Op-Ed

Presidents and the doctors who cover up for them

President Trump shakes hands with White House physician Dr. Ronny Jackson after his first medical checkup as president at Walter Reed National Military Medical Center last week.
President Trump shakes hands with White House physician Dr. Ronny Jackson after his first medical checkup as president at Walter Reed National Military Medical Center last week. AP

Let’s talk about the presidents’ health — not only the one we’ve got now but all of them. Their aches and pains and bumps, and how they’ve tried to hide them, and how the nation spent 12 years looking at photos of Franklin Delano Roosevelt and never knew the man could barely walk.

Driven in part by a desire to never be hoodwinked again, America now keeps a much closer eye on the chief executive’s corporeal being, with the concern we usually reserve for our own children.

Is he sleeping enough? Getting enough exercise? Is his temperature normal? Please describe, in detail, the president’s bowels.

Last week, a strange news conference featuring White House physician Ronny Jackson highlighted this concern. After administering President Trump’s annual physical, Jackson went to the press briefing room’s podium and delivered something more like a love letter than a medical update.

WATCH VIDEO: Presidential doctor tells reporters President Trump is healthy

“I told the president that if he had a healthier diet over the last 20 years, he might live to be 200 years old. He has incredible genes. . . . I mean, if I didn’t watch what I ate, I wouldn’t have the cardiac and overall health that he has,” Jackson said. Trump had enviable “energy” and “stamina,” Jackson reported, and all of it was “just the way God made him.”

So effusive was the report that when “Saturday Night Live” lampooned it, the dialogue required only moderate modifications to get laughs.

Reporters seemed incredulous. Was it suspect that the notoriously sedentary president’s weight was given as 239, precisely one pound short of qualifying for the “obese” category? His height was provided as 6-foot-3, but a FOIA’d New York driver’s license placed it at 6-foot-2. Was it normal for a 71-year-old man to have a growth spurt?

There was no reason to believe that Jackson, a man hired into the job by Barack Obama, was offering false information — but then again, privacy laws meant that the amount of information he divulged was entirely Trump’s decision.

The relationship between a president and his physician has historically been complicated. And it would hardly be the first time that we didn’t know what we thought we knew about the American presidency — which has been, essentially, a 230-year parade of unwell men.

It was 1893 and the president was sick. Grover Cleveland woke up one morning with a lesion in his mouth and W.W. Keen, a celebrity surgeon of the time, decided that the president had cancer.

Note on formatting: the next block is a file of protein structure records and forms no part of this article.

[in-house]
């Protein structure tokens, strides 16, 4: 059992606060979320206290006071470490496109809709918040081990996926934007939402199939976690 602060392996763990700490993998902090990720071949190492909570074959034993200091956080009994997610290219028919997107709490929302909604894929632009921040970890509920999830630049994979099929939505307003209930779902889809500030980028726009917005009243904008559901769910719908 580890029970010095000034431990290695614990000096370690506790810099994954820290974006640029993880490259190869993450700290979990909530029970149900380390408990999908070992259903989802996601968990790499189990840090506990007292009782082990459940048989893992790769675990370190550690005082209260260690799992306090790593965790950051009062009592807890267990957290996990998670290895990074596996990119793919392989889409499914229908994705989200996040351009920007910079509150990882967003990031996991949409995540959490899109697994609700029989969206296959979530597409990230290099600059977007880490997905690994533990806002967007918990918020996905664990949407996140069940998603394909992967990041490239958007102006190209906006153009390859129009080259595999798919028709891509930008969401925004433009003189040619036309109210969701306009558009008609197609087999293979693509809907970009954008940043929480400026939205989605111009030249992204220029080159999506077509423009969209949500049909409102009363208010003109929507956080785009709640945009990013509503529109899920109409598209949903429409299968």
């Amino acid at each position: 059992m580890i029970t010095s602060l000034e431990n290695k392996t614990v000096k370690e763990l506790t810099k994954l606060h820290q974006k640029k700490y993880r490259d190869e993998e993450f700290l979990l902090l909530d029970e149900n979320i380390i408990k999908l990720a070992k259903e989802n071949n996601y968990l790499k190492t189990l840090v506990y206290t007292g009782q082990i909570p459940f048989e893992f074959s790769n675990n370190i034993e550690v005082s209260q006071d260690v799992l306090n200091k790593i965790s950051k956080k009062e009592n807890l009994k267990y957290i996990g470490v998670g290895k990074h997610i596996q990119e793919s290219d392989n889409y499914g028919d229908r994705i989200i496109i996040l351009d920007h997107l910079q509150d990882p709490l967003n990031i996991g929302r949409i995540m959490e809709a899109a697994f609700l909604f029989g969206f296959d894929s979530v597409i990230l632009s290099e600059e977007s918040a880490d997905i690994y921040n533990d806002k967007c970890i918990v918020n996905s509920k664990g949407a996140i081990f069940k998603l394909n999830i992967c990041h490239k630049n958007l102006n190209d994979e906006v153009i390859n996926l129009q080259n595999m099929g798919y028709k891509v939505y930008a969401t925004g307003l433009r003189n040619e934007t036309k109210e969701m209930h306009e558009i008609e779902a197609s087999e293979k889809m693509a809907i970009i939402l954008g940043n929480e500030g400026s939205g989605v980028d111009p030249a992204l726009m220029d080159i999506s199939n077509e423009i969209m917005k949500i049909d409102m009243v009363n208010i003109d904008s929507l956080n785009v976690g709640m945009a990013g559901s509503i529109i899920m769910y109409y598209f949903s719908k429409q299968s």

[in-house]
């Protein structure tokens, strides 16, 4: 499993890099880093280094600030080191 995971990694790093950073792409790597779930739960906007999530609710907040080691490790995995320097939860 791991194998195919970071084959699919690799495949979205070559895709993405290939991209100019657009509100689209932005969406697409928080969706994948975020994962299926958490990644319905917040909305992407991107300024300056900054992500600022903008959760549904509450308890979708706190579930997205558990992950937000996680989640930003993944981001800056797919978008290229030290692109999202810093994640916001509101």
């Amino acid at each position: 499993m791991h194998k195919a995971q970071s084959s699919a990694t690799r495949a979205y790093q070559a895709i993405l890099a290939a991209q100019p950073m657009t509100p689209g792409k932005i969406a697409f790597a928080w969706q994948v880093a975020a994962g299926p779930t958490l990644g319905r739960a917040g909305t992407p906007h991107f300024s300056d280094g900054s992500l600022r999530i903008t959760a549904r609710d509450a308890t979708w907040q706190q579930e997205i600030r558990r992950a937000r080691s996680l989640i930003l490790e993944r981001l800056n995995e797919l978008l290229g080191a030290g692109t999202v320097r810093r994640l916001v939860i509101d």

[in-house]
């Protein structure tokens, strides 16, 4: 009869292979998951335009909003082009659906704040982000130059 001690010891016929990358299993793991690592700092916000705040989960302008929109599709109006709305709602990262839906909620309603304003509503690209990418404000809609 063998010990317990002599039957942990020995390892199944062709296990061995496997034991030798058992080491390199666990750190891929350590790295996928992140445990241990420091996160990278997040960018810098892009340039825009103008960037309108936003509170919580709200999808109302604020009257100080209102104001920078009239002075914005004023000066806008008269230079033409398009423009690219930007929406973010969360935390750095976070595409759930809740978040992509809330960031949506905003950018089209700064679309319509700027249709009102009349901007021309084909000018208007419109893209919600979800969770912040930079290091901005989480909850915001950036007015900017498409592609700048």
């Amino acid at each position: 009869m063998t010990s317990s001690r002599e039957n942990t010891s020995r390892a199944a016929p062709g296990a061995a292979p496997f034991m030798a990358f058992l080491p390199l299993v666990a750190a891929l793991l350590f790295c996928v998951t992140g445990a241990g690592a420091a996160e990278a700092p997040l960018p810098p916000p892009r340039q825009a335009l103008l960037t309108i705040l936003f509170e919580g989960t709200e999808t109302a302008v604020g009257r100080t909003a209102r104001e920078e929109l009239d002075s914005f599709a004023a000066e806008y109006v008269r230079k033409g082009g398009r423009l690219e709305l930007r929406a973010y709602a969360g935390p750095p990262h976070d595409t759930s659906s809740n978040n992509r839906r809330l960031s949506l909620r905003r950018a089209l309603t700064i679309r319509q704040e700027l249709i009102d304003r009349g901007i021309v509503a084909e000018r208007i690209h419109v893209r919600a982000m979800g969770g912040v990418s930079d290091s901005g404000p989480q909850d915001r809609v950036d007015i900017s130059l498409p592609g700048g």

The country, meanwhile, was in a financial panic. While Cleveland supported the gold standard, his vice president supported the silver. The death of the president would have caused chaos as the business community tried to figure out which standard would rule. So, over the Fourth of July weekend, the president boarded a yacht in New York bound for Cape Cod, where a surgical team removed five teeth, parts of his jaw, and the upper left part of his palate, all while afloat.

The public, meanwhile, was told that president had a toothache.

The economy had already been unaware, a decade prior, that President Chester Arthur suffered from Bright’s disease, a kidney ailment that killed him a few years after he left office. The economy was also unaware that George Washington nearly died of influenza.

Woodrow Wilson is perhaps the most famous U.S. president to benefit from a euphemistic doctor. When he collapsed due to a serious stroke, his physician, Cary Grayson, released a series of vague, optimistic statements: Wilson was suffering from “exhaustion,” but it was “not alarming.”

Kept quiet because? Because of the country. Of course. Again and again, presidents and their physicians have lied about health because they convinced themselves that the lie was patriotic. The lie was noble. Wilson was the only thing keeping Europe from descending into communism.

And many White House doctors — a title that wasn’t created officially until 1928 — were simply personal friends of the president until they acquired the most visible stethoscope in the land.

“There’s a huge gulf between how we look at medicine now and in, say, the 1950s,” says William Hitchcock, a University of Virginia history professor and author of a forthcoming Eisenhower biography.

There was no Sanjay Gupta in the press briefing room, using his own medical knowledge to fact-check the White House physician’s report. There was no phalanx of talking-head surgeons on CNN. The public would have assumed the president’s health was ultimately a private matter, like extramarital affairs.

And if the public had known better, it’s possible it would have viewed these health issues as merely a matter of course.

The 25th Amendment — codifying protocols for when a president dies or is unable to serve — wasn’t even ratified until 1967.

That was after Dwight D. Eisenhower had suffered a major heart attack, which left him recuperating in Denver for several weeks in 1955.

It was also after John F. Kennedy was assassinated, a sharp reminder of presidential mortality. In life, Kennedy presented an image of healthful vigor, but “his ailments were legion,” says Barbara Perry of the University of Virginia’s Miller Center, which studies the American presidency. But the public did not know.

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